Attending Performances.

We do many community performances and events throughout the year for our dancers. We never charge parents for these extra opportunities, but we as a staff are spending valuable hours attending. My husband once joked, could you imagine if you asked your attorney to just come on down to a business meeting but you weren’t planning on paying them anything to be there? This is what happens every weekend throughout the nation as dance teachers show up to performances, competitions, and showcases without charging for their time, simply because they love seeing their students shine.

Creating Art.

Every concept that you see come to life on stage is a result of hours of thinking, planning, scheming, sketching, and often crying. The perfect song does not just jump in to the top of the Itunes list (oh how I wish!) and is usually the result of days and days and hours upon hours of scouring obscure music lists and more google searches than I’d like to admit to. Then inevitably the song is five minutes long and the maximum time limit is three minutes, so the planning and listening and editing and re-editing begins. I often have ten or more versions of the same song on my playlists before creating the right cut. One of my dancers teasingly started labeling the final version the “Apocalypse” cut to signify the end of all editing.

Carrying It All.

While most people clock out at the end of their work day and can go home to relax, dance teachers typically eat, sleep and breathe their work. A middle of the night thought wakes us up to quickly scribble down a new combo. We worry about our dancer who was having a bad day. We precariously scroll through social media trying to keep in touch while not intruding in the personal lives of our dancers. We get texts and Facebook messages at all hours and as hard as we try to ignore them, we are often caught returning messages and emails at midnight. Often our own children become “wards of the studio” and spend their after school hours in a corner of the dance studio as we attend to the needs of other people’s children. And we love every student as our own. Their successes and failures become ours and our hearts are inextricably woven in to their journey. Our jobs can be physically, mentally, and emotionally exhausting.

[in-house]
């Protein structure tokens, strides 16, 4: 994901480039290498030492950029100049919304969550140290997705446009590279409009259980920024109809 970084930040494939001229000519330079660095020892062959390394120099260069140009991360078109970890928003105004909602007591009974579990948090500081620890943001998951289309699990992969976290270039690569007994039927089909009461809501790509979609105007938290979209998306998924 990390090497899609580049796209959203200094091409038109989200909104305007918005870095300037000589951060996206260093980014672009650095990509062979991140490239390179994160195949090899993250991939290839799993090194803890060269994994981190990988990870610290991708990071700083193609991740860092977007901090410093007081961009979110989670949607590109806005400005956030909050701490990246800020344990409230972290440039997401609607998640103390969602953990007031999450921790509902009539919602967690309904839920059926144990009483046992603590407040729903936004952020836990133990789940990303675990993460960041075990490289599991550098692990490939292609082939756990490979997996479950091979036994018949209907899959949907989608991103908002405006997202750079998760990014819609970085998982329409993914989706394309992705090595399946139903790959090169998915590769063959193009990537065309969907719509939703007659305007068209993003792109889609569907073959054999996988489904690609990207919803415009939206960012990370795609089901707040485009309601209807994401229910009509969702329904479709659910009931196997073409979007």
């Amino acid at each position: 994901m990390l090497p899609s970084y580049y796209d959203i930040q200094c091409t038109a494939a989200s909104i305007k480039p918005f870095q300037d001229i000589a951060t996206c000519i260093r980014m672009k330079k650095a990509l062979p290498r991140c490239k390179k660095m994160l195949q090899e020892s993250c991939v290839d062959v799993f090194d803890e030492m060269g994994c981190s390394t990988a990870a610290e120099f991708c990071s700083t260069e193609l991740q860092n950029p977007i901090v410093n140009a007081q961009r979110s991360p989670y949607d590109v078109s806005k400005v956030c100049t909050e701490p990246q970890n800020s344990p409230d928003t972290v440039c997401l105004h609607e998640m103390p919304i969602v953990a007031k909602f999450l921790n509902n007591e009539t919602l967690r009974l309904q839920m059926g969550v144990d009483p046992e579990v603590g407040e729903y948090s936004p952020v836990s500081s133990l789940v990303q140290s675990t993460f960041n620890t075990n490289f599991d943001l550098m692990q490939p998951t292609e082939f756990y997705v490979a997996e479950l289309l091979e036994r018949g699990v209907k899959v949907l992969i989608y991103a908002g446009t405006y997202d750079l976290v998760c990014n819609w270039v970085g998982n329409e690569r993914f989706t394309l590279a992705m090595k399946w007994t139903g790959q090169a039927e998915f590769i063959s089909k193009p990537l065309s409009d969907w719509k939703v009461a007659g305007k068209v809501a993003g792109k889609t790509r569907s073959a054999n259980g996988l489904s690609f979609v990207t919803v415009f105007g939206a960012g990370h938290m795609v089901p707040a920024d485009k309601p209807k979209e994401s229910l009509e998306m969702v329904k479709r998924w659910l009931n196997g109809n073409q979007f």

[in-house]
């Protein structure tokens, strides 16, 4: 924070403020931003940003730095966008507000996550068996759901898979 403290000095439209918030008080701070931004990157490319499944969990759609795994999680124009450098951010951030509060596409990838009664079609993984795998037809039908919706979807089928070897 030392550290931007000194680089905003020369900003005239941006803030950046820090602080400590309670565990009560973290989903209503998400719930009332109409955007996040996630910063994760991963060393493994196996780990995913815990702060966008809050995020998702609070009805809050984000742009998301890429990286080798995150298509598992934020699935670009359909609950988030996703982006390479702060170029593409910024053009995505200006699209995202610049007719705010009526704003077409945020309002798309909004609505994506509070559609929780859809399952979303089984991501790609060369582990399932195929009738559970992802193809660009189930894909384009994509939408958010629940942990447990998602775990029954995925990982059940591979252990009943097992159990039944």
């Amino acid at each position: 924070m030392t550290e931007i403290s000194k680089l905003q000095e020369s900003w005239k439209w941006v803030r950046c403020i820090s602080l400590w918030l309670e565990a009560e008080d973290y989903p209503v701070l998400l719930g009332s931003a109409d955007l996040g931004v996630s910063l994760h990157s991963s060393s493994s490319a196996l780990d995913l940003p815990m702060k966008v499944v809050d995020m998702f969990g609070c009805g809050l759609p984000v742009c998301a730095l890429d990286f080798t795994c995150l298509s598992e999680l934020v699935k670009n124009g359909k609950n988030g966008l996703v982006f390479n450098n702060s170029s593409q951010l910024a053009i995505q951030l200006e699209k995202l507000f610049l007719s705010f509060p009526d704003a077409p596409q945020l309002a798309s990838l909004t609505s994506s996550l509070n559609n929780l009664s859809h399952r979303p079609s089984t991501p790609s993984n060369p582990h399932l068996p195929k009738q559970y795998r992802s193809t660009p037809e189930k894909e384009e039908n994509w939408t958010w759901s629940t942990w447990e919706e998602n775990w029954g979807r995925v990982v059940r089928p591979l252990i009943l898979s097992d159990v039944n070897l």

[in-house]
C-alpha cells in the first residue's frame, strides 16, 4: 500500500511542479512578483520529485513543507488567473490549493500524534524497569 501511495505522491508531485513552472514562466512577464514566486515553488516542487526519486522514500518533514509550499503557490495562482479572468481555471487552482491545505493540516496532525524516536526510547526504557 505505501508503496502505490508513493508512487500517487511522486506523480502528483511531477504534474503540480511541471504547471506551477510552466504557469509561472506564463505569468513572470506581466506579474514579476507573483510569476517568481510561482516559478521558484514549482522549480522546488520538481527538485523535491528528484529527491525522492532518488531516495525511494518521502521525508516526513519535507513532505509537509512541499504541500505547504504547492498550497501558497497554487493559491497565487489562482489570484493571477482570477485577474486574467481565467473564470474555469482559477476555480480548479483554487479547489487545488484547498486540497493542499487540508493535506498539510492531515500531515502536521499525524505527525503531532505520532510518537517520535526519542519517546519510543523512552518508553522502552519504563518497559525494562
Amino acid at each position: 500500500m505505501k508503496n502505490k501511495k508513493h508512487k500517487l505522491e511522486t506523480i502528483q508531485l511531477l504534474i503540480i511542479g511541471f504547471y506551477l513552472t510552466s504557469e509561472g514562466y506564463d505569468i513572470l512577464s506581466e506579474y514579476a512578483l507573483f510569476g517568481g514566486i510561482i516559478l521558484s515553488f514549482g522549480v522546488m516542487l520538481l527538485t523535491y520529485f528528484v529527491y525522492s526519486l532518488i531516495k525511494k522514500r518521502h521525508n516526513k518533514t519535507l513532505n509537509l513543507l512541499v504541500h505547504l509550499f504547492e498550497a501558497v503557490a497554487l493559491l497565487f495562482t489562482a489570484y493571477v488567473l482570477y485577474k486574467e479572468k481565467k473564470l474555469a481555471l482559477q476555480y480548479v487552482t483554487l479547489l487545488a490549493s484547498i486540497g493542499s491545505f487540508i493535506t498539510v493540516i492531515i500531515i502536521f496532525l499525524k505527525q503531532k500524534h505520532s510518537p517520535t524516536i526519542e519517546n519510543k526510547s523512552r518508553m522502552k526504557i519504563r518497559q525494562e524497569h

Now even with all this said, I would never trade my profession for any other job in the world, and I know my colleagues feel the same. We are blessed to not only do what we love, but be surrounded by amazing dancers and to grow our families with theirs. There are more benefits than I can list (that’s another blog!) – but next time you see your dance teacher, give them a hug and let them know you appreciate them. That’s worth every hour of song searching and every pile of costumes sorted. When it all comes down to it – it is all a labor of love and we hope you love every moment of it as much as we do.

Published in collaboration with All That! Dance Company
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All That Dance Company
Also by Sarah Beth Byrum:

Sports And Theatre: Life Lessons For The Young

Dance Class: The Do’s and Don’ts